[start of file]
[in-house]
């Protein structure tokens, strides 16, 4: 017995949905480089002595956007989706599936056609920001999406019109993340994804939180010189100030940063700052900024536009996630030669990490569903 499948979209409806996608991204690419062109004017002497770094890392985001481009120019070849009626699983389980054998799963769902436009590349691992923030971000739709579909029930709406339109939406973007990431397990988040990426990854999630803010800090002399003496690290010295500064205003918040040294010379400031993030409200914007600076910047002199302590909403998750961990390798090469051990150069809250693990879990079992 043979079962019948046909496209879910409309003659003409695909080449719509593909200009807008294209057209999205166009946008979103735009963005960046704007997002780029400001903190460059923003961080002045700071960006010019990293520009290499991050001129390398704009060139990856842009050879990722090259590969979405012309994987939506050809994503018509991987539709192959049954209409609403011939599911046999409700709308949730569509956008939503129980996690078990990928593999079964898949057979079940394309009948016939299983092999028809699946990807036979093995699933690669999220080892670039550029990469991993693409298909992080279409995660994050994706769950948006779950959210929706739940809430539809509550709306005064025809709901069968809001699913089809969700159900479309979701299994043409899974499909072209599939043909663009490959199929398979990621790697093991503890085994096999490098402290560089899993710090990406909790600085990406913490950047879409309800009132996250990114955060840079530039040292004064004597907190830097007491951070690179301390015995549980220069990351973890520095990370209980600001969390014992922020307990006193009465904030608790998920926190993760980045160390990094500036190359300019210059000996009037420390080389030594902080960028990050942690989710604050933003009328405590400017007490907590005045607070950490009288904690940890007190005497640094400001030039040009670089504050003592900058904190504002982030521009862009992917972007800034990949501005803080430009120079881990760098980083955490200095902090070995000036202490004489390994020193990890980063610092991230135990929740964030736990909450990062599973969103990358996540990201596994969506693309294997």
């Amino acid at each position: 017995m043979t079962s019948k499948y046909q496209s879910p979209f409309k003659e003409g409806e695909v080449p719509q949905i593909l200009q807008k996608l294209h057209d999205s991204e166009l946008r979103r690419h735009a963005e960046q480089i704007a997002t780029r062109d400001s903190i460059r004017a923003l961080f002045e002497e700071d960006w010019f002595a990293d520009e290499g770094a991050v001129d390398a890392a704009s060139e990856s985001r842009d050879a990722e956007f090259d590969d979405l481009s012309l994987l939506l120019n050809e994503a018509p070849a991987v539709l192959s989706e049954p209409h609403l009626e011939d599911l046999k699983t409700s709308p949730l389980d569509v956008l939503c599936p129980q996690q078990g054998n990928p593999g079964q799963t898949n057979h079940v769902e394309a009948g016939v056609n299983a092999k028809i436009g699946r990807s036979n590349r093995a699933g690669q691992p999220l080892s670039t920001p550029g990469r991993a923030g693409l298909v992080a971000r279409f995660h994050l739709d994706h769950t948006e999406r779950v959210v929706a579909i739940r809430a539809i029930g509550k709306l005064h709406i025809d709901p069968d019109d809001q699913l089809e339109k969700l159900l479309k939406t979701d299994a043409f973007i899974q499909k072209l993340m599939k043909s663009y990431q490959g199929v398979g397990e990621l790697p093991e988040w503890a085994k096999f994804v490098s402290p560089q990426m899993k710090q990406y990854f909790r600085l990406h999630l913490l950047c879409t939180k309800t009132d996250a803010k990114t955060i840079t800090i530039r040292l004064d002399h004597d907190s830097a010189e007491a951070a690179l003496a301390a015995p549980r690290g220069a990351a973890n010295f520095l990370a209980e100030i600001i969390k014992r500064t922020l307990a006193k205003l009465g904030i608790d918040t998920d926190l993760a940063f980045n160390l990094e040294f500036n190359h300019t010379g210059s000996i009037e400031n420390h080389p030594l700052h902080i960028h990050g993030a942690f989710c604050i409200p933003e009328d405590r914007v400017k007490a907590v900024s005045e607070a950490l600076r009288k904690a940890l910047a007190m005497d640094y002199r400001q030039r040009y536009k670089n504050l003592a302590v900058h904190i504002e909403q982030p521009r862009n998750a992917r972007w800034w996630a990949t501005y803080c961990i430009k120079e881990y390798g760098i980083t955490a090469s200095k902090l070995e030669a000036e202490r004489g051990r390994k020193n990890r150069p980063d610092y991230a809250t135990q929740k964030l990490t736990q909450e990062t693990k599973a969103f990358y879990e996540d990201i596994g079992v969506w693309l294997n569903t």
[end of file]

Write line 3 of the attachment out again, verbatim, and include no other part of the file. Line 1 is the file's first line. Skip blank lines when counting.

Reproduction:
């Amino acid at each position: 017995m043979t079962s019948k499948y046909q496209s879910p979209f409309k003659e003409g409806e695909v080449p719509q949905i593909l200009q807008k996608l294209h057209d999205s991204e166009l946008r979103r690419h735009a963005e960046q480089i704007a997002t780029r062109d400001s903190i460059r004017a923003l961080f002045e002497e700071d960006w010019f002595a990293d520009e290499g770094a991050v001129d390398a890392a704009s060139e990856s985001r842009d050879a990722e956007f090259d590969d979405l481009s012309l994987l939506l120019n050809e994503a018509p070849a991987v539709l192959s989706e049954p209409h609403l009626e011939d599911l046999k699983t409700s709308p949730l389980d569509v956008l939503c599936p129980q996690q078990g054998n990928p593999g079964q799963t898949n057979h079940v769902e394309a009948g016939v056609n299983a092999k028809i436009g699946r990807s036979n590349r093995a699933g690669q691992p999220l080892s670039t920001p550029g990469r991993a923030g693409l298909v992080a971000r279409f995660h994050l739709d994706h769950t948006e999406r779950v959210v929706a579909i739940r809430a539809i029930g509550k709306l005064h709406i025809d709901p069968d019109d809001q699913l089809e339109k969700l159900l479309k939406t979701d299994a043409f973007i899974q499909k072209l993340m599939k043909s663009y990431q490959g199929v398979g397990e990621l790697p093991e988040w503890a085994k096999f994804v490098s402290p560089q990426m899993k710090q990406y990854f909790r600085l990406h999630l913490l950047c879409t939180k309800t009132d996250a803010k990114t955060i840079t800090i530039r040292l004064d002399h004597d907190s830097a010189e007491a951070a690179l003496a301390a015995p549980r690290g220069a990351a973890n010295f520095l990370a209980e100030i600001i969390k014992r500064t922020l307990a006193k205003l009465g904030i608790d918040t998920d926190l993760a940063f980045n160390l990094e040294f500036n190359h300019t010379g210059s000996i009037e400031n420390h080389p030594l700052h902080i960028h990050g993030a942690f989710c604050i409200p933003e009328d405590r914007v400017k007490a907590v900024s005045e607070a950490l600076r009288k904690a940890l910047a007190m005497d640094y002199r400001q030039r040009y536009k670089n504050l003592a302590v900058h904190i504002e909403q982030p521009r862009n998750a992917r972007w800034w996630a990949t501005y803080c961990i430009k120079e881990y390798g760098i980083t955490a090469s200095k902090l070995e030669a000036e202490r004489g051990r390994k020193n990890r150069p980063d610092y991230a809250t135990q929740k964030l990490t736990q909450e990062t693990k599973a969103f990358y879990e996540d990201i596994g079992v969506w693309l294997n569903t």